Living the Fruit of the Spirit: Gentleness

In some Bible translations, the word ‘meekness’ replaces the word ‘gentleness’. Many of us struggle with a clear definition of the word ‘meekness,’ but we know for sure the demonstration of gentleness when we see it.

We picture a mother holding her baby’s finger for the first time. A dad scrubbing with his hand the dirt from his child’s skinned knee. The way we would take a fish off a hook. Removing a splinter. Holding an elderly person’s hand.

The perfect example of gentleness, of course, is the manner in which Jesus handles us. Sure, He can be stern when He needs to be. (That’s how He handled demons.) For the most part, however, Jesus treats us as only a loving God can. Gentleness is one of His attributes and He can’t deny His own character.

The Golden Rule–which takes mercy into account–instructs us in gentleness.

“Do to others as you would have them do to you.” Luke 6:31

Please listen today to the voice of the Holy Spirit in communicating with others.

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What is Jesus Doing?

Sometimes we wonder what God must be up to. Life is getting weird and we seem to be floundering.  Ever feel that way?

If I keep my eyes open to what’s happening and keep trusting that God is doing what I cannot do for myself, the answer is usually simple.

What is Jesus doing? He’s helping me to grow in grace.

Be a blessing to someone today.

Living the Fruit of the Spirit: Goodness

A definition from Easton’s Bible Dictionary states that

Goodnessin man is not a mere passive quality, but the deliberate preference of right to wrong, the firm and persistent resistance of all moral evil, and the choosing and following of all moral good.”

“Why do you call me good?” Jesus answered. “No one is good—except God alone” (Luke 18:19)

When I read what Jesus had to say to a rich young man, the idea of calling myself  ‘good’ seems prideful. Can I call myself “good?” Or is it up to others to call me “good?”

If agathosune is “uprightness of heart and life,” perhaps I’m better off letting others make the judgement call. After all, Jesus, in his deity, gave all goodness to God alone. He could have claimed it, but in his humility, he glorified his Father.

As I continue to learn about how the Holy Spirit works in me to produce fruit, definitions from several sources help me to understand. I’m glad that Easton’s dictionary uses verbs like choosing and following because it implies that I must be aware of what’s going on around me.

I also appreciate that, to be considered “good,” I must be deliberate, firm, and persistent. Indeed, Mr. Easton, being “good” is not a mere passive quality. The Spirit leads; I listen; I obey.

Ultimately, the fruit of the Spirit called “goodness,” like each other fruit, is defined by the Holy Spirit himself as he works in us to make us “good.” With the Spirit working in us, we’re able to live a fruitful life. We Love, we exhibit Joy and Peace, we act with Kindness, and we can be Good.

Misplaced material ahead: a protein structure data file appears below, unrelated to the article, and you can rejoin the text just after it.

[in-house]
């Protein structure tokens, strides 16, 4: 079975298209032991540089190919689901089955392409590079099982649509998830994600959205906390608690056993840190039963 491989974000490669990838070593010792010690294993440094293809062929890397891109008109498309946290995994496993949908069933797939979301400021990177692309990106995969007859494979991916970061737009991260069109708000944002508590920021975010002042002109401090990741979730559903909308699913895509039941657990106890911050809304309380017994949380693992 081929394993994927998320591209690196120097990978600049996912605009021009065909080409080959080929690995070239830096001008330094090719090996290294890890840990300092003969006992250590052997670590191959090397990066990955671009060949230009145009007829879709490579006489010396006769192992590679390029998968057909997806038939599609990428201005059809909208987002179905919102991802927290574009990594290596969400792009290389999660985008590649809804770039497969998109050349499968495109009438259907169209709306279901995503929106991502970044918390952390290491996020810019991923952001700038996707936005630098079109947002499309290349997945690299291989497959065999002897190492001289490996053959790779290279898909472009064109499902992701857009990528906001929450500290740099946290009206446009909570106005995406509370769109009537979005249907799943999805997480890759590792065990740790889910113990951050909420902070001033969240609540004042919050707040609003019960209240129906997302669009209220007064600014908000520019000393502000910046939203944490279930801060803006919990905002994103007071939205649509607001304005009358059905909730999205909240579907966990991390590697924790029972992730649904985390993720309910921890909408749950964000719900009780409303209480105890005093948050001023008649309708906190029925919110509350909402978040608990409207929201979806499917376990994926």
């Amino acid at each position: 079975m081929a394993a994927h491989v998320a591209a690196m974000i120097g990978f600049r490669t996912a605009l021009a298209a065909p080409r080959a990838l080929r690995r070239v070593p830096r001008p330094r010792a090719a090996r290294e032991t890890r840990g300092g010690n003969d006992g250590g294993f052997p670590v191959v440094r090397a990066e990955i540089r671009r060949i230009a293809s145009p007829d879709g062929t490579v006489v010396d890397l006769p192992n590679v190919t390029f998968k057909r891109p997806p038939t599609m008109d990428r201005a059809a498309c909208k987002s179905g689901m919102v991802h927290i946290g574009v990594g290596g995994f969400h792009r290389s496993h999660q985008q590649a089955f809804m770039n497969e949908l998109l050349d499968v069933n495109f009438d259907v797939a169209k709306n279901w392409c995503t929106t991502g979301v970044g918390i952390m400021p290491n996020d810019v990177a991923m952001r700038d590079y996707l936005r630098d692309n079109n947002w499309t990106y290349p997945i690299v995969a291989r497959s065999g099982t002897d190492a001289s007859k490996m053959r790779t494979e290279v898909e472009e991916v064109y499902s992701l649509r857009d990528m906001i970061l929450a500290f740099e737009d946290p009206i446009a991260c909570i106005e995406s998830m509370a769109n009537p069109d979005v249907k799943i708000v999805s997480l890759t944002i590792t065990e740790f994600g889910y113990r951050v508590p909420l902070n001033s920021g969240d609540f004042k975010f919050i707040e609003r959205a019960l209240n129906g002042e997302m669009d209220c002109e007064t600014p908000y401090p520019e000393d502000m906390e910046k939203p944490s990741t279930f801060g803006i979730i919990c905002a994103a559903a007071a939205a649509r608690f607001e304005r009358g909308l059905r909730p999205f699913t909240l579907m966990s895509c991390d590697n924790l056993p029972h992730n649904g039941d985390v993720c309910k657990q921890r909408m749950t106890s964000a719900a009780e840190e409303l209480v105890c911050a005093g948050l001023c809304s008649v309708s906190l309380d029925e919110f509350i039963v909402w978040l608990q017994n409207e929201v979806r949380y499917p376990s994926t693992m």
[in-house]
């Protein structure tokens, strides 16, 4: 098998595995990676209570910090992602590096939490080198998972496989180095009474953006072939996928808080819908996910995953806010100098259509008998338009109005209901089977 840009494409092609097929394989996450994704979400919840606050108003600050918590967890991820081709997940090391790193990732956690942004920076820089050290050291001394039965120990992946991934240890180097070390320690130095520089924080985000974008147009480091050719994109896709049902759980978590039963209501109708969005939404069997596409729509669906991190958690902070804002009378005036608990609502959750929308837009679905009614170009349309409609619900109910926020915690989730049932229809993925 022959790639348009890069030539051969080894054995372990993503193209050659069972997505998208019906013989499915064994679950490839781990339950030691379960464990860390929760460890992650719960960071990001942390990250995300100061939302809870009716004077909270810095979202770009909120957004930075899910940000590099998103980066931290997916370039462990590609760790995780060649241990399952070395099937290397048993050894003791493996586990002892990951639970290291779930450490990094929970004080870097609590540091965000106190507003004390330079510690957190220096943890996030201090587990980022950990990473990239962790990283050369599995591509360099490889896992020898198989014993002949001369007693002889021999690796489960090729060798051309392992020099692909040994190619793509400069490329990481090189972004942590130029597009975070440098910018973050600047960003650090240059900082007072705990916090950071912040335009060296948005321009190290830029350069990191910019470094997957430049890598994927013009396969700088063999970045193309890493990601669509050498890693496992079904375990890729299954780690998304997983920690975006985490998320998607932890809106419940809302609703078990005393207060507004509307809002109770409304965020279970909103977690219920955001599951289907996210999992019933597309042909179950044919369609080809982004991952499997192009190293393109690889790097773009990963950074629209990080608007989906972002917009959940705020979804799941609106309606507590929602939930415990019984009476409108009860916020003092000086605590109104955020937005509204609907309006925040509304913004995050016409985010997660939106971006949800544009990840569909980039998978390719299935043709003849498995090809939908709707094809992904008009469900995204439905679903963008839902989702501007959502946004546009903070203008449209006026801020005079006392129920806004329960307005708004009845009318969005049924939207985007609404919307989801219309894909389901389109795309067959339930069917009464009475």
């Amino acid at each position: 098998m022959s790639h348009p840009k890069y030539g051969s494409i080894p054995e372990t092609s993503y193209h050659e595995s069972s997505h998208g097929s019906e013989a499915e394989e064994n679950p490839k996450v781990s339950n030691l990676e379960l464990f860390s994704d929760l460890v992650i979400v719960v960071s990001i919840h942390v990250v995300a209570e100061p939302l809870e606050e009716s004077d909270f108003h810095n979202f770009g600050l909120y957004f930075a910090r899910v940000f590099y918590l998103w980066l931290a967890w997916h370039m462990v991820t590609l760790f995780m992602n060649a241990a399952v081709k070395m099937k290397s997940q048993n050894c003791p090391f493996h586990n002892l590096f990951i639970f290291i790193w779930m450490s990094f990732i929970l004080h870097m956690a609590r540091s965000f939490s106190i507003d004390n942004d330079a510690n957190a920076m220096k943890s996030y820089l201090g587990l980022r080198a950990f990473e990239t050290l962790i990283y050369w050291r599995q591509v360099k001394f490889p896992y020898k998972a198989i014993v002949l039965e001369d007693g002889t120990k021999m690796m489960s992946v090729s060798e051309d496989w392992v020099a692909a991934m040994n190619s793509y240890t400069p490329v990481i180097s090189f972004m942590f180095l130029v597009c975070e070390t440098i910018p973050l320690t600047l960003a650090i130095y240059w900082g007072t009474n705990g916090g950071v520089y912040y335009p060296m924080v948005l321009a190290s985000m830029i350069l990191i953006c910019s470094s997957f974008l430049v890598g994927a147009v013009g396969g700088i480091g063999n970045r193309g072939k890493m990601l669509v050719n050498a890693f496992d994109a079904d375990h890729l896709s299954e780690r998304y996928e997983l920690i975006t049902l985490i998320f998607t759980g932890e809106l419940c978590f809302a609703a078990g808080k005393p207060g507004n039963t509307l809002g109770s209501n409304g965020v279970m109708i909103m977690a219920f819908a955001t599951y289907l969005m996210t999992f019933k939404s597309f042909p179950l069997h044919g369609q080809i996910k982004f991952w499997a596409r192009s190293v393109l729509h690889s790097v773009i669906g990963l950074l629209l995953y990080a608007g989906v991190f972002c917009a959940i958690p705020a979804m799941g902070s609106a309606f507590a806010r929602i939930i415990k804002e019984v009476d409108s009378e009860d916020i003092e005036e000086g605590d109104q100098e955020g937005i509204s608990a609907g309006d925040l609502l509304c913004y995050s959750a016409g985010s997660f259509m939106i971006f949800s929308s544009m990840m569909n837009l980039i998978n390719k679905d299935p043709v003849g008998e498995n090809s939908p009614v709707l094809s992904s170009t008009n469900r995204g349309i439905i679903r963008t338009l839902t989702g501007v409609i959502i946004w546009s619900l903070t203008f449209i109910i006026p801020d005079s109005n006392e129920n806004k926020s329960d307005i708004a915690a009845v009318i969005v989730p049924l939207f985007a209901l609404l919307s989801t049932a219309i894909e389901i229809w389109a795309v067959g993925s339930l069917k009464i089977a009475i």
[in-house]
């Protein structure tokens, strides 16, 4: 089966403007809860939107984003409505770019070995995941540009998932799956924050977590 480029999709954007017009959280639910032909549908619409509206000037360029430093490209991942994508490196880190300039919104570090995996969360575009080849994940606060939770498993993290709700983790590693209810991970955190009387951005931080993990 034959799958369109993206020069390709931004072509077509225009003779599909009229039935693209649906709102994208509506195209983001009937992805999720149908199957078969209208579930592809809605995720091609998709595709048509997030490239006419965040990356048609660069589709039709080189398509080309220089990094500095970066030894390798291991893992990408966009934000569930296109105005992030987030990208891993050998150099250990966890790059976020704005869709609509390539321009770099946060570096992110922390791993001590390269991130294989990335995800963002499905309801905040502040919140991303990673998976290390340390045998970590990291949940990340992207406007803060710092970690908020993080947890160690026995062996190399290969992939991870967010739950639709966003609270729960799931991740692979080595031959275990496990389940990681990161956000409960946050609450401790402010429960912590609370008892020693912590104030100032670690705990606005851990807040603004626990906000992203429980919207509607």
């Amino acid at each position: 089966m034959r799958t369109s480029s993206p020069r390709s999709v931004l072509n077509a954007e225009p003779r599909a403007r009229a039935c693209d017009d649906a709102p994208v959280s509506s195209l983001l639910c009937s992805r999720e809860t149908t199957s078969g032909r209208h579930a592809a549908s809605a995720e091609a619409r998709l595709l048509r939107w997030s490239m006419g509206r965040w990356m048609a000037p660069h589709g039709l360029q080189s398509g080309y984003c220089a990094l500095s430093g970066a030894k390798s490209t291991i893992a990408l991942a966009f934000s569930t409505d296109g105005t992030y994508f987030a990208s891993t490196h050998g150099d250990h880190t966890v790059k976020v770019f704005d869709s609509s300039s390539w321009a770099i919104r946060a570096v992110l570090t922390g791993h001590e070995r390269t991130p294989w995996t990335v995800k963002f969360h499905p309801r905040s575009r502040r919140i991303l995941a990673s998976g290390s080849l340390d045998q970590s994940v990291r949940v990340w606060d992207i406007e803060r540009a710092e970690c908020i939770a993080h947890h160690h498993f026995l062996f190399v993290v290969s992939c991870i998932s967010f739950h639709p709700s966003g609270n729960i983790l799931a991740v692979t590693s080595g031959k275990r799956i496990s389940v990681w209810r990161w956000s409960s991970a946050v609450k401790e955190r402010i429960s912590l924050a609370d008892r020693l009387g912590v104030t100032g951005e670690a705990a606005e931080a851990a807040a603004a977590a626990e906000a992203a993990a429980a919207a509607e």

So far, so good.

Be a blessing to someone today.

 

Living the Fruit of the Spirit: Kindness

When someone says the word ‘kindness,’ what we think of can be a mixture of other words as we consider how to define it. We think about how people are nice; that they act in a loving way; or that people who are kind must be generous.

All of these simple descriptions are a part of what it means to be kind. I suppose we can also consider how another person perceives what we think is a kindness on our part. However, it’s a pretty sure thing that when we act out of love and humility and when we are kind in an obviously selfless way, people are more open to us and will name ‘kindness’ for what it is. Sometimes kindness can be shown by just using good manners.

“So in everything, do to others what you would have them do to you, for this sums up the Law and the Prophets.” Matthew 7:12

In relationships, we can show kindness by treating friends graciously even during challenging times. We are kind to someone whom we call ‘friend’ when we accept them for who they are, not expecting them to fulfill our definition of what they should be. Having a friend means being honest, firm and gentle when we’re challenged by discord.

“Anyone who withholds kindness from a friend forsakes the fear of the Almighty.” Job 6:14

Often, we fail to be kind because we just don’t think of it. Our lives are so full of busyness, we don’t make acts of kindness a habit. We’re rushing right past people who need kindness. We can find comfort in knowing that it’s only through God’s Spirit that kindness can be a consistent part of a believer’s experience. Quite simply, we surrender to the Holy Spirit and listen for the prompts to act kindly.

Most people are familiar with the term Random Acts of Kindness. And people are familiar with a variety of popular ways to show kindness in an ordinary day. Like holding a door open for someone or buying their purchase while we go through a drive-through. Here are some other ideas: offering someone your pen and letting them keep it; giving your umbrella to a stranger; writing someone an encouraging note; taping a microwave popcorn packet to a movie rental kiosk (leave a short note telling them you hope they enjoy the movie); picking up litter on the beach; donating your cut hair to a charity that makes wigs from it and distributes them for free; sending care packages to military personnel overseas.

On the website Positive Outlooks, stories about how folks are being kind are the norm. In fact, these bloggers go looking for them. Truly, kindness is a way of showing people by how you treat them that they have value.

Regardless of how you define ‘kindness,’ God rewards you when you choose to selflessly help others. Make it a point to perform random acts of kindness today and to top it off, don’t let anyone else find out.

Be a blessing to someone today.